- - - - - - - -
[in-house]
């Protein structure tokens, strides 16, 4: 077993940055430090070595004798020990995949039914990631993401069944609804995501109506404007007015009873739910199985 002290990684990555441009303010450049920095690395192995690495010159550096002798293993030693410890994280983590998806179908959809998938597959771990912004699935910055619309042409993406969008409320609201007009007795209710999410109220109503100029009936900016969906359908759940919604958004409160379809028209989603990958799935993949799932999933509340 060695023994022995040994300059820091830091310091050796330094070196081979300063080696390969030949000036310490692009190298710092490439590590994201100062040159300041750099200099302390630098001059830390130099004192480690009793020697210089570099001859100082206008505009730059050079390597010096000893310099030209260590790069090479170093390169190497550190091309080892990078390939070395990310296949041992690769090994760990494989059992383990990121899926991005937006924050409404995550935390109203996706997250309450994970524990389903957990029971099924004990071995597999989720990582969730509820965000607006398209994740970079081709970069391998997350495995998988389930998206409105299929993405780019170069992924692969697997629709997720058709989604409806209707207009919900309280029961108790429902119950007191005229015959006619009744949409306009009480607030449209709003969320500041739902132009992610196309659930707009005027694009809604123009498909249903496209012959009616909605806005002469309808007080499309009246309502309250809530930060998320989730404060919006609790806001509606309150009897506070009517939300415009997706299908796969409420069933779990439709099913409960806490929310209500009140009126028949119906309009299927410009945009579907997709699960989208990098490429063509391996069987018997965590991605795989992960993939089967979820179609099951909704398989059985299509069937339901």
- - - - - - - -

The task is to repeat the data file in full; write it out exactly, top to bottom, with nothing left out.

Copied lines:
[in-house]
């Protein structure tokens, strides 16, 4: 077993940055430090070595004798020990995949039914990631993401069944609804995501109506404007007015009873739910199985 002290990684990555441009303010450049920095690395192995690495010159550096002798293993030693410890994280983590998806179908959809998938597959771990912004699935910055619309042409993406969008409320609201007009007795209710999410109220109503100029009936900016969906359908759940919604958004409160379809028209989603990958799935993949799932999933509340 060695023994022995040994300059820091830091310091050796330094070196081979300063080696390969030949000036310490692009190298710092490439590590994201100062040159300041750099200099302390630098001059830390130099004192480690009793020697210089570099001859100082206008505009730059050079390597010096000893310099030209260590790069090479170093390169190497550190091309080892990078390939070395990310296949041992690769090994760990494989059992383990990121899926991005937006924050409404995550935390109203996706997250309450994970524990389903957990029971099924004990071995597999989720990582969730509820965000607006398209994740970079081709970069391998997350495995998988389930998206409105299929993405780019170069992924692969697997629709997720058709989604409806209707207009919900309280029961108790429902119950007191005229015959006619009744949409306009009480607030449209709003969320500041739902132009992610196309659930707009005027694009809604123009498909249903496209012959009616909605806005002469309808007080499309009246309502309250809530930060998320989730404060919006609790806001509606309150009897506070009517939300415009997706299908796969409420069933779990439709099913409960806490929310209500009140009126028949119906309009299927410009945009579907997709699960989208990098490429063509391996069987018997965590991605795989992960993939089967979820179609099951909704398989059985299509069937339901």